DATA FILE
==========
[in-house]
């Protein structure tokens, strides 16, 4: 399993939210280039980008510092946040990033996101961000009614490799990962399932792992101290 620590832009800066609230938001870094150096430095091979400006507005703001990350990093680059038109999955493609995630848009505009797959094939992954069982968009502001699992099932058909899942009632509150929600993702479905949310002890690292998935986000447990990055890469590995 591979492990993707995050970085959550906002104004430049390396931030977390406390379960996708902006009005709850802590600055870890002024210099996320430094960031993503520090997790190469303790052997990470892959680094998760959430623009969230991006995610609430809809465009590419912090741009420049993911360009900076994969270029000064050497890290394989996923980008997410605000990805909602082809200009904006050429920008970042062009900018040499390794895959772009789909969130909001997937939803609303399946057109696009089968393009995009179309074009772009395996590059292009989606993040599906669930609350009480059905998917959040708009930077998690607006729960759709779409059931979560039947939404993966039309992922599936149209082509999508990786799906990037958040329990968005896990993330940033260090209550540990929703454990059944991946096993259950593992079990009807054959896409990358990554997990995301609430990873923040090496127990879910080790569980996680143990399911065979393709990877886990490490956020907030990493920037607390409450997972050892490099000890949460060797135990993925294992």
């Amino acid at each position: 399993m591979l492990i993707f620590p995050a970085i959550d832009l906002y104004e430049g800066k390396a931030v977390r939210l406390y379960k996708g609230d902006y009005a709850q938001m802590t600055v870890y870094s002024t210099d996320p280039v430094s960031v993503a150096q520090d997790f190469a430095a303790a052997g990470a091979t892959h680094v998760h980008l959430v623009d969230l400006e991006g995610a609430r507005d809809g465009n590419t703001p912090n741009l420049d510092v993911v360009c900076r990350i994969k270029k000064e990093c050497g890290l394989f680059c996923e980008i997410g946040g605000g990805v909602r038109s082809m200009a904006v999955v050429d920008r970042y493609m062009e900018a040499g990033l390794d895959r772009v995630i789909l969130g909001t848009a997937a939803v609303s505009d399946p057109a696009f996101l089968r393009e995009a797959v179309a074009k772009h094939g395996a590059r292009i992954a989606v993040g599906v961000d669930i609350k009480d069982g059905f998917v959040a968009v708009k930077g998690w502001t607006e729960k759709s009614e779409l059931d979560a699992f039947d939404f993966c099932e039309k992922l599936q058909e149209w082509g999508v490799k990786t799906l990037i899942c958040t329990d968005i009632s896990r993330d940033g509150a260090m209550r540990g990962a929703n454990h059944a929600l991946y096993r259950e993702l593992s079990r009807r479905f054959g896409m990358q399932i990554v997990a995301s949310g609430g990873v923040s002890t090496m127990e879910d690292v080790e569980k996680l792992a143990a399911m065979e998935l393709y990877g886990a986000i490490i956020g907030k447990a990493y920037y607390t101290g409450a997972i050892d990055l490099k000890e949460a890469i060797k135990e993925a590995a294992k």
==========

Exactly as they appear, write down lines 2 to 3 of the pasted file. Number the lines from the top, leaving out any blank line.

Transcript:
């Protein structure tokens, strides 16, 4: 399993939210280039980008510092946040990033996101961000009614490799990962399932792992101290 620590832009800066609230938001870094150096430095091979400006507005703001990350990093680059038109999955493609995630848009505009797959094939992954069982968009502001699992099932058909899942009632509150929600993702479905949310002890690292998935986000447990990055890469590995 591979492990993707995050970085959550906002104004430049390396931030977390406390379960996708902006009005709850802590600055870890002024210099996320430094960031993503520090997790190469303790052997990470892959680094998760959430623009969230991006995610609430809809465009590419912090741009420049993911360009900076994969270029000064050497890290394989996923980008997410605000990805909602082809200009904006050429920008970042062009900018040499390794895959772009789909969130909001997937939803609303399946057109696009089968393009995009179309074009772009395996590059292009989606993040599906669930609350009480059905998917959040708009930077998690607006729960759709779409059931979560039947939404993966039309992922599936149209082509999508990786799906990037958040329990968005896990993330940033260090209550540990929703454990059944991946096993259950593992079990009807054959896409990358990554997990995301609430990873923040090496127990879910080790569980996680143990399911065979393709990877886990490490956020907030990493920037607390409450997972050892490099000890949460060797135990993925294992």
């Amino acid at each position: 399993m591979l492990i993707f620590p995050a970085i959550d832009l906002y104004e430049g800066k390396a931030v977390r939210l406390y379960k996708g609230d902006y009005a709850q938001m802590t600055v870890y870094s002024t210099d996320p280039v430094s960031v993503a150096q520090d997790f190469a430095a303790a052997g990470a091979t892959h680094v998760h980008l959430v623009d969230l400006e991006g995610a609430r507005d809809g465009n590419t703001p912090n741009l420049d510092v993911v360009c900076r990350i994969k270029k000064e990093c050497g890290l394989f680059c996923e980008i997410g946040g605000g990805v909602r038109s082809m200009a904006v999955v050429d920008r970042y493609m062009e900018a040499g990033l390794d895959r772009v995630i789909l969130g909001t848009a997937a939803v609303s505009d399946p057109a696009f996101l089968r393009e995009a797959v179309a074009k772009h094939g395996a590059r292009i992954a989606v993040g599906v961000d669930i609350k009480d069982g059905f998917v959040a968009v708009k930077g998690w502001t607006e729960k759709s009614e779409l059931d979560a699992f039947d939404f993966c099932e039309k992922l599936q058909e149209w082509g999508v490799k990786t799906l990037i899942c958040t329990d968005i009632s896990r993330d940033g509150a260090m209550r540990g990962a929703n454990h059944a929600l991946y096993r259950e993702l593992s079990r009807r479905f054959g896409m990358q399932i990554v997990a995301s949310g609430g990873v923040s002890t090496m127990e879910d690292v080790e569980k996680l792992a143990a399911m065979e998935l393709y990877g886990a986000i490490i956020g907030k447990a990493y920037y607390t101290g409450a997972i050892d990055l490099k000890e949460a890469i060797k135990e993925a590995a294992k």